Chickasaw, Cherokee, Creek, Seminole, as well as Choctaw nations comprise the five tribes that were forced out of their land by the Federal government in collaboration with the white settlers. White Americans, more so the ones that lived in the western frontier viewed Native Americans as unfamiliar people who held from them the land they really needed and more so deserved owning. Some officials such as President George Washington, who served in the American Republic in its early day’s believed that the resentment towards Native Americans could only be solved by taking the five communities through a civilization process.

The civilization process that kicked off in the 1780s encouraged Native Americans to learn how to speak and read English and adopt Christianity. It also urged the tribes to resort to European economic practices. The whole process was meant to make Native Americans resemble White Americans as much as possible. Some Native Americans embraced the civilization process. This explains why they are referred to as the “Five Civilized Tribes”. However, most Native Americans rejected the White Man’s offer and this left the government to wonder on how to assimilate this group (Helicon 1).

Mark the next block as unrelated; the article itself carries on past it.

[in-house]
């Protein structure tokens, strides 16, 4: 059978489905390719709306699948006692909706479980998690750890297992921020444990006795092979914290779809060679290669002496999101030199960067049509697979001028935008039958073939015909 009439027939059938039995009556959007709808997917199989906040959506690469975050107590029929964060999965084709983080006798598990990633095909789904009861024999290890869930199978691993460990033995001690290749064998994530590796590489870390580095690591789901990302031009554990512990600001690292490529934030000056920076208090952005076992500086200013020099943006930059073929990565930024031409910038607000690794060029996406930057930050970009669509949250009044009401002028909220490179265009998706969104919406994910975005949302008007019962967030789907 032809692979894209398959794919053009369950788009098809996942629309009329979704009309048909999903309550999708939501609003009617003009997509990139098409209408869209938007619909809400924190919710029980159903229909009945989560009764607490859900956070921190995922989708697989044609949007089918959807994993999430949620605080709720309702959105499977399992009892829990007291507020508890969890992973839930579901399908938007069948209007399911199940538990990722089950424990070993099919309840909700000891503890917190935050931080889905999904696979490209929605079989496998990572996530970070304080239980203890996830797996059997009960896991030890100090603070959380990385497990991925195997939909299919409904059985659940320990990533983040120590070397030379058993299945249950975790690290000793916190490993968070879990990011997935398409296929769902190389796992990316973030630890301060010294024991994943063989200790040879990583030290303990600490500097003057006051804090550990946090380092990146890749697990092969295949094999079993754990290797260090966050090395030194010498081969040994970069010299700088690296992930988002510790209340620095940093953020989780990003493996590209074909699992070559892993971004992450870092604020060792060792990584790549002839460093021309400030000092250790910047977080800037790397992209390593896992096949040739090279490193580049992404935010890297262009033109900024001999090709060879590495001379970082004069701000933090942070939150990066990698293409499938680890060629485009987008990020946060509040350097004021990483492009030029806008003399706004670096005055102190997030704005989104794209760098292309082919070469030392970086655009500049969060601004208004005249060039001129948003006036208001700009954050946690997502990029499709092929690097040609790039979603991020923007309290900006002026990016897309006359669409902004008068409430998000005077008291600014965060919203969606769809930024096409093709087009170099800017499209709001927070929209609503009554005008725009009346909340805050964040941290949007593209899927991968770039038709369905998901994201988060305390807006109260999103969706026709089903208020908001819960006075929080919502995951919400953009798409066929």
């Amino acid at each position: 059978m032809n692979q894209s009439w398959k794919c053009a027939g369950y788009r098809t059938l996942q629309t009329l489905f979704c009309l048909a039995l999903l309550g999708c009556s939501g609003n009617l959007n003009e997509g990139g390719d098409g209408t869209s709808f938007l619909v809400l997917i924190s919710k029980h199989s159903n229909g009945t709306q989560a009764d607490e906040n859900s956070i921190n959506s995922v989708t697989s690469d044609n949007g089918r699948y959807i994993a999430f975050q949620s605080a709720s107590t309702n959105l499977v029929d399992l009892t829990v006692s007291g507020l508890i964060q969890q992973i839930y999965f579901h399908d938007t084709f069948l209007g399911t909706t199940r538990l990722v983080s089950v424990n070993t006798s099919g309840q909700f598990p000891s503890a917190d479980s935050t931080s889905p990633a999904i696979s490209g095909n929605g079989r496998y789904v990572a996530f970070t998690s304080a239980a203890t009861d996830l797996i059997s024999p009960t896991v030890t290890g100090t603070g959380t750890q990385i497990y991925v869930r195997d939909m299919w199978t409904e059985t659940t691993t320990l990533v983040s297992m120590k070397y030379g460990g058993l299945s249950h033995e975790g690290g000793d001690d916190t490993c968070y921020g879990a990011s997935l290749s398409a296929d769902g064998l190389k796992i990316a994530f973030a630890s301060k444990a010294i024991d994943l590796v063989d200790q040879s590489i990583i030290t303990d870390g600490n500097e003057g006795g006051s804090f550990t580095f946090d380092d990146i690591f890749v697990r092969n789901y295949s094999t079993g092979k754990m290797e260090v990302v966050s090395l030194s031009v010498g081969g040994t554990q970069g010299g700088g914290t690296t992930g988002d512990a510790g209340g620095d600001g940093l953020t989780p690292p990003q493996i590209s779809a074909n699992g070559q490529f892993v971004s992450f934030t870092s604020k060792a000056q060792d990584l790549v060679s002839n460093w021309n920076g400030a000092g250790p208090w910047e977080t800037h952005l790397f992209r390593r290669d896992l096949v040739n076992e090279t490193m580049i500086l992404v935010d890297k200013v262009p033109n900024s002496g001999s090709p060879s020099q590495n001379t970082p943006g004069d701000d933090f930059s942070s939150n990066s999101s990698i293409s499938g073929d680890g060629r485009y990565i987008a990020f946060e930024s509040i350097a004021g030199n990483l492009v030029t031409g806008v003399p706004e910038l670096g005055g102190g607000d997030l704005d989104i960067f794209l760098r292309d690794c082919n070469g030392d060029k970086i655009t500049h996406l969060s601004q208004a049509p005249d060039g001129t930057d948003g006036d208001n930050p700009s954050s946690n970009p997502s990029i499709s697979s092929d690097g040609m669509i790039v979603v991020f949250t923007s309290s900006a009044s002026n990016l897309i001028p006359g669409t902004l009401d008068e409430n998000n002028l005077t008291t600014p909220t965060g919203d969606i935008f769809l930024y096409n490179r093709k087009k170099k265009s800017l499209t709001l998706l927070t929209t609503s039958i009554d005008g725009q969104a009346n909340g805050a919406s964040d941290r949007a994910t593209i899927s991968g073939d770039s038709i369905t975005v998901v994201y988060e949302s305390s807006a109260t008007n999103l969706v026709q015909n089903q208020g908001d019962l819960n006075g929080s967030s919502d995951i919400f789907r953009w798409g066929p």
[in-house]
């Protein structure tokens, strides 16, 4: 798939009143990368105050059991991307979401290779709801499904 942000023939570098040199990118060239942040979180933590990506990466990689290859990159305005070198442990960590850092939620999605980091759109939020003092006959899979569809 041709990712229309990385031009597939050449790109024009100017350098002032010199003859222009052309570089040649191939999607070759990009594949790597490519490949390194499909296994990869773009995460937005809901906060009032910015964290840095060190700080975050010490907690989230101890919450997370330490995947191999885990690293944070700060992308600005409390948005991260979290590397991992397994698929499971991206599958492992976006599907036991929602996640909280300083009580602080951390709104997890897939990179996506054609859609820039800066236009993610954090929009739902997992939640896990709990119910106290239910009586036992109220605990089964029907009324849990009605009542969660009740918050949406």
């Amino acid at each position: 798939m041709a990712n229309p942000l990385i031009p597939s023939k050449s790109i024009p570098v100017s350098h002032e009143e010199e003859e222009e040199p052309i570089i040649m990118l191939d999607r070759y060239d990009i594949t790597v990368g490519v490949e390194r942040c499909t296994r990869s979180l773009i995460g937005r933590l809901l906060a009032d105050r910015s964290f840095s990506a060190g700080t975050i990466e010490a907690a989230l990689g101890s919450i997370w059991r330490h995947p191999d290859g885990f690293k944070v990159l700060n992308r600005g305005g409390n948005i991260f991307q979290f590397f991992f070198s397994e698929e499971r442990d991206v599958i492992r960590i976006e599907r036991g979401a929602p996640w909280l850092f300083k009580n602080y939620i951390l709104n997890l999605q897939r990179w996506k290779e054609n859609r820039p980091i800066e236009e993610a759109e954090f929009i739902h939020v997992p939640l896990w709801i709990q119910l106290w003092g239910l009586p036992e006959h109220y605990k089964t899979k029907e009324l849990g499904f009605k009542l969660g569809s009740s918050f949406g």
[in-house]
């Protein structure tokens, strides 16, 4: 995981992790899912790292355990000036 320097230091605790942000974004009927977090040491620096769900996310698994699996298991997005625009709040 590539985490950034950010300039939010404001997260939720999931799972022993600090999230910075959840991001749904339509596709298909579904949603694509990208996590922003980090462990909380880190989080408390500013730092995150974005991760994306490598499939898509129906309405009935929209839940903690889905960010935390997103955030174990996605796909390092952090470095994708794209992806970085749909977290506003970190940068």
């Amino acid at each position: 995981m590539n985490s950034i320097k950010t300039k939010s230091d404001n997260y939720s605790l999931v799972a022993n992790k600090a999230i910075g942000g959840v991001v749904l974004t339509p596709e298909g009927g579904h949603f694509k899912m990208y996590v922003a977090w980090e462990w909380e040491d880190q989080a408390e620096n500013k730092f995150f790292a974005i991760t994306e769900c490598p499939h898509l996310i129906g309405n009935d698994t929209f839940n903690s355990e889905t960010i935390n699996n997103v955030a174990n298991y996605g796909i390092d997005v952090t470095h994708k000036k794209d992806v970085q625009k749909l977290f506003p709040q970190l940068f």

Relocation Policy

In a twist of events, the government abandoned its assimilation campaign in the 1820s in favor of a relocation program. But this option did not prove to be so affective as most Native Americans did not yielded to the demands the government made nor accepted the offers they were given. In 1830s, when the Federal government realized that the Georgia and Cherokee nations had become troublesome, it resorted to forceful relocation. The government saw the troubles between the Georgia and Cherokee nations as the only viable option that remained to remove Native Americans who cling to the land that white settlers urgently needed for cotton. These communities were forced by the Federal government to leave their native lands and walk several miles to present day Oklahoma, the Indian Territory that was designated for them (Helicon 1).

Before their removal, Native Americans appealed with the government to spare them the ordeal but all was futile. A Choctaw, George Harkins, is one of the individuals who pleaded with the government. He made an eloquent appeal to the Federal government against removal but this did not succeed. In his letter to the President Andrew Jackson, Speckled Snake from the Cherokee Nation, he told the President that the Indian Territory will not be any better to white settlers who already had the eastern lands which they had its ownership through treaty. He expressed his fear that white settlers would even follow them to their new territory as it seemed this land would not satisfy them.